I think he had a lot of feelings for that place where he walked down with his mother and ate his lunch together.
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When the demolition is completed, the site will be approximately 19,000 square meters. While the national finance bureau has been tight-lipped about the use of the site, the head of the neighborhood association revealed the following.
This is still in the discussion stage. ……There are six neighborhood associations in that area. There are six neighborhood associations in that area, and I am the president of theTsudaNeighborhood Association as well as the president of the federation of the six neighborhood associations. We are in the process of forming a group of about 10 people, including residents of the area, to think about the site. We are making the rules now.
That area is the warmest area in Awaji Island. The view from the site is also very good. I would like the city to listen to the residents’ opinions on the use of the site, rather than leaving it to the Kinki Finance Bureau. Regardless of whether the city buys the site or not, even if it is a private company, I would like to see the city take into account the wishes of the residents.
Demolition of a “rare” structure
A tender was held for the dismantling of the statue of Kannon, and a contractor in Osaka was chosen to undertake the work. A contractor in Osaka was chosen to dismantle the statue at the lowest price of 880 million yen.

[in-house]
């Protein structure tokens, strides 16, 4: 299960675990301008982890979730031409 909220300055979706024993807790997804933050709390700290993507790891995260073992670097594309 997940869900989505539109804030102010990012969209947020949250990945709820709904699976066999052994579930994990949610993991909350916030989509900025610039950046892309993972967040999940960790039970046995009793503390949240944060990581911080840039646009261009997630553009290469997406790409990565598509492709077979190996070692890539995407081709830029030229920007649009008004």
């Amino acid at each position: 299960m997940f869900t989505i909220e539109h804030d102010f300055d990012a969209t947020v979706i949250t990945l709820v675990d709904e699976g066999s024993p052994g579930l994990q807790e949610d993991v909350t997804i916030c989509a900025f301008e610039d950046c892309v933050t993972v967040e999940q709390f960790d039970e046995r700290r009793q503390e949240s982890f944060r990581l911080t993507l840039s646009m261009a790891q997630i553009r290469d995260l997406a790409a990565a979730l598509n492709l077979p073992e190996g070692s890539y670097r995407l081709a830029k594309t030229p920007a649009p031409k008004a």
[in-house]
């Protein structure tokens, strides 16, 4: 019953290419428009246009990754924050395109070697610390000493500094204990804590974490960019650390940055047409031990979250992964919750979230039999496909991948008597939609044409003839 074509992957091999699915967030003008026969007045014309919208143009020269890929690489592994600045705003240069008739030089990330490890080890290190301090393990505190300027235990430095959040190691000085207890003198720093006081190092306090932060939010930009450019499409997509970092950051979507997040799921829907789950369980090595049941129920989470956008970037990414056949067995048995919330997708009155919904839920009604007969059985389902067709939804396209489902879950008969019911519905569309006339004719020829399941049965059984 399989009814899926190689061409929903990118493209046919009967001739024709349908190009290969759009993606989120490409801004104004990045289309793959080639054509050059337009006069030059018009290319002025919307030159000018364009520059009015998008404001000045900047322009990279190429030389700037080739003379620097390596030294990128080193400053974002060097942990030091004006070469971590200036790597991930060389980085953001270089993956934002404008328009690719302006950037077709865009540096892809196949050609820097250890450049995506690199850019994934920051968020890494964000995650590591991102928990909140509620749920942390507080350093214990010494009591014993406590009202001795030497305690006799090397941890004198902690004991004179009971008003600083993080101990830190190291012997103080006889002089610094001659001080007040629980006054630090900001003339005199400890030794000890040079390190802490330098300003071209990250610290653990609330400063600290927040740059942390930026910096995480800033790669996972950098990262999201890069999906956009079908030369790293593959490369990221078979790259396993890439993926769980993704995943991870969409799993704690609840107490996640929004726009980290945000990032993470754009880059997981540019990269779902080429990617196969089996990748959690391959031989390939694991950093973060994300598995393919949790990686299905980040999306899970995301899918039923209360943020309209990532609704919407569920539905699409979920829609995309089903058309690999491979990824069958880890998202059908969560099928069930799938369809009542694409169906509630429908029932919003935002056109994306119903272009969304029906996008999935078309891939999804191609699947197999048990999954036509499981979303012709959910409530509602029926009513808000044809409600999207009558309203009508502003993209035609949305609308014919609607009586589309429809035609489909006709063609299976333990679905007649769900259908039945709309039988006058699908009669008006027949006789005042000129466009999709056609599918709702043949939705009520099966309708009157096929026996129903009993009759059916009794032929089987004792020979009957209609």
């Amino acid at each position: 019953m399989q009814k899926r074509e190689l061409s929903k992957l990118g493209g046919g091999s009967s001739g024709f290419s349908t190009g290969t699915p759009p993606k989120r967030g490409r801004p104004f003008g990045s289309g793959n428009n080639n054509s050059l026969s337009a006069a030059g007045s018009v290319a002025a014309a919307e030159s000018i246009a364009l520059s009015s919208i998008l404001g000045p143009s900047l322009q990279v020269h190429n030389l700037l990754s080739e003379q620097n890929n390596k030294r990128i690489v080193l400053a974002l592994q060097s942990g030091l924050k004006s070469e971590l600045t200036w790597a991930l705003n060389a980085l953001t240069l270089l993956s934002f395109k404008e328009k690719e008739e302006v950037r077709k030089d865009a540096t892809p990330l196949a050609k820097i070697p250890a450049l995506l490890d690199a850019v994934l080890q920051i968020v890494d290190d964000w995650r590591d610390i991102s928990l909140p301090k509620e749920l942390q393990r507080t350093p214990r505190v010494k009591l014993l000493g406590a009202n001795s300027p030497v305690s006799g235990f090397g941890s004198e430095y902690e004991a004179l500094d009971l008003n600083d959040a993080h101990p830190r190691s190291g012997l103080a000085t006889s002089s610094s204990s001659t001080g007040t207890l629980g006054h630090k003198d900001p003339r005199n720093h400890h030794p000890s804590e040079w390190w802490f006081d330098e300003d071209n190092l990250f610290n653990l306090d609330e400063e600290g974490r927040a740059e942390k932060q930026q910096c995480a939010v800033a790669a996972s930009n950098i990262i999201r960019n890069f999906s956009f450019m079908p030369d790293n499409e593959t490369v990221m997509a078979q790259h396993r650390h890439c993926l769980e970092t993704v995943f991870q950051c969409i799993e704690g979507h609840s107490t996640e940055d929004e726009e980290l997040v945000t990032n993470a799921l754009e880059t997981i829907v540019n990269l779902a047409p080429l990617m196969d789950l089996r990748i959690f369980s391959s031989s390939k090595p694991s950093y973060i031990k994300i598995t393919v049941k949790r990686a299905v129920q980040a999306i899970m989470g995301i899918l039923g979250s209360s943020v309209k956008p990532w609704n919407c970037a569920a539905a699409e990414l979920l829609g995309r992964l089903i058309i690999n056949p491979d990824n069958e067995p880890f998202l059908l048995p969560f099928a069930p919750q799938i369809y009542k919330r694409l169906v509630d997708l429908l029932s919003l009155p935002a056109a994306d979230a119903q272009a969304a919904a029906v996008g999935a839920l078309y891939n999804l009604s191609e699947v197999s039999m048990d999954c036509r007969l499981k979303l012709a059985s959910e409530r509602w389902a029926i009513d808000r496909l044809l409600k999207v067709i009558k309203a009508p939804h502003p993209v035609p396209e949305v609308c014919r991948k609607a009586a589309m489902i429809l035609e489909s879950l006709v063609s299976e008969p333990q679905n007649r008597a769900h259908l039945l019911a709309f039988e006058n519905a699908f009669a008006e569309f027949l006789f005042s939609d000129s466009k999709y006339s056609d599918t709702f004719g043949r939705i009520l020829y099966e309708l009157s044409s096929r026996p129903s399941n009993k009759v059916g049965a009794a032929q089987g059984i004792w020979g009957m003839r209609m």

The dismantling work is currently in progress. This statue of the Goddess of Mercy is 80 meters long, excluding the pedestal. Unlike ordinary buildings, the dismantling of the statue was not smooth and they had to rethink the process.
As a general rule, we had planned to dismantle the building from the top, erecting all the scaffolding, starting the stripping work from the head, and then cutting the steel frame when it was complete and lowering it with a crane.
However, it turned out that the building was quite solid except for the weak areas where the mortar had deteriorated, and the stripping work would take much longer than expected. As a result, we decided to proceed with the stripping work in order starting from the foot of the building,” said a staff member of the Administration Department of the Kinki Finance Bureau.
In many foreign countries, when demolishing a huge building, they often blow it up at once to clear away the debris. However, the dismantling of the statue of Kannon is said to be an accumulation of very steady work.
The first step is to go up from each floor below, break the mortar with a rock drill, and cut it into pieces the size of a fist. The mortar is then cut into pieces the size of a fist, and dropped down from the dust chute. At present, about 10 craftsmen are engaged in this demolition.
Since the beginning of the year, more dismantling has been going on, and the head is now covered with scaffolding. The local symbol has come to the end of an era and is about to be reborn in a new place.
Photo： Kyohei Noguchi